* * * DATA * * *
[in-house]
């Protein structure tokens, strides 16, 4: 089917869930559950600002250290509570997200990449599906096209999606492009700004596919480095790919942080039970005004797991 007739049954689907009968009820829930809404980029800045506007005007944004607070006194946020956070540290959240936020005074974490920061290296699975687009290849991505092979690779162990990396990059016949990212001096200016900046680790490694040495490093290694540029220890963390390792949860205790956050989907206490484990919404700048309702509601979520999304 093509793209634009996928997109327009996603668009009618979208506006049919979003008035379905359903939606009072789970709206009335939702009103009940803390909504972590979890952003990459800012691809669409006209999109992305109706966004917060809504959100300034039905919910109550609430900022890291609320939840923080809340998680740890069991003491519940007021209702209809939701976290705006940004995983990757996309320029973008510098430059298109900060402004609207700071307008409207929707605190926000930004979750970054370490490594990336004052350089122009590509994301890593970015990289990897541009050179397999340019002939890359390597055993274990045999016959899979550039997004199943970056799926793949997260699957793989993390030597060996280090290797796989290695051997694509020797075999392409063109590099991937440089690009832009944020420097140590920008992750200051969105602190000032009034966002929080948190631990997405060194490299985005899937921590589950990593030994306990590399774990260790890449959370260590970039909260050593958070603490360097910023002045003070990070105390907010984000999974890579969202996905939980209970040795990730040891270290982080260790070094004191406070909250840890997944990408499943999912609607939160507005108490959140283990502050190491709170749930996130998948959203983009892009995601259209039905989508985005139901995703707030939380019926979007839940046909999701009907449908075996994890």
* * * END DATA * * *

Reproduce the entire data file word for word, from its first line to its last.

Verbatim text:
[in-house]
């Protein structure tokens, strides 16, 4: 089917869930559950600002250290509570997200990449599906096209999606492009700004596919480095790919942080039970005004797991 007739049954689907009968009820829930809404980029800045506007005007944004607070006194946020956070540290959240936020005074974490920061290296699975687009290849991505092979690779162990990396990059016949990212001096200016900046680790490694040495490093290694540029220890963390390792949860205790956050989907206490484990919404700048309702509601979520999304 093509793209634009996928997109327009996603668009009618979208506006049919979003008035379905359903939606009072789970709206009335939702009103009940803390909504972590979890952003990459800012691809669409006209999109992305109706966004917060809504959100300034039905919910109550609430900022890291609320939840923080809340998680740890069991003491519940007021209702209809939701976290705006940004995983990757996309320029973008510098430059298109900060402004609207700071307008409207929707605190926000930004979750970054370490490594990336004052350089122009590509994301890593970015990289990897541009050179397999340019002939890359390597055993274990045999016959899979550039997004199943970056799926793949997260699957793989993390030597060996280090290797796989290695051997694509020797075999392409063109590099991937440089690009832009944020420097140590920008992750200051969105602190000032009034966002929080948190631990997405060194490299985005899937921590589950990593030994306990590399774990260790890449959370260590970039909260050593958070603490360097910023002045003070990070105390907010984000999974890579969202996905939980209970040795990730040891270290982080260790070094004191406070909250840890997944990408499943999912609607939160507005108490959140283990502050190491709170749930996130998948959203983009892009995601259209039905989508985005139901995703707030939380019926979007839940046909999701009907449908075996994890």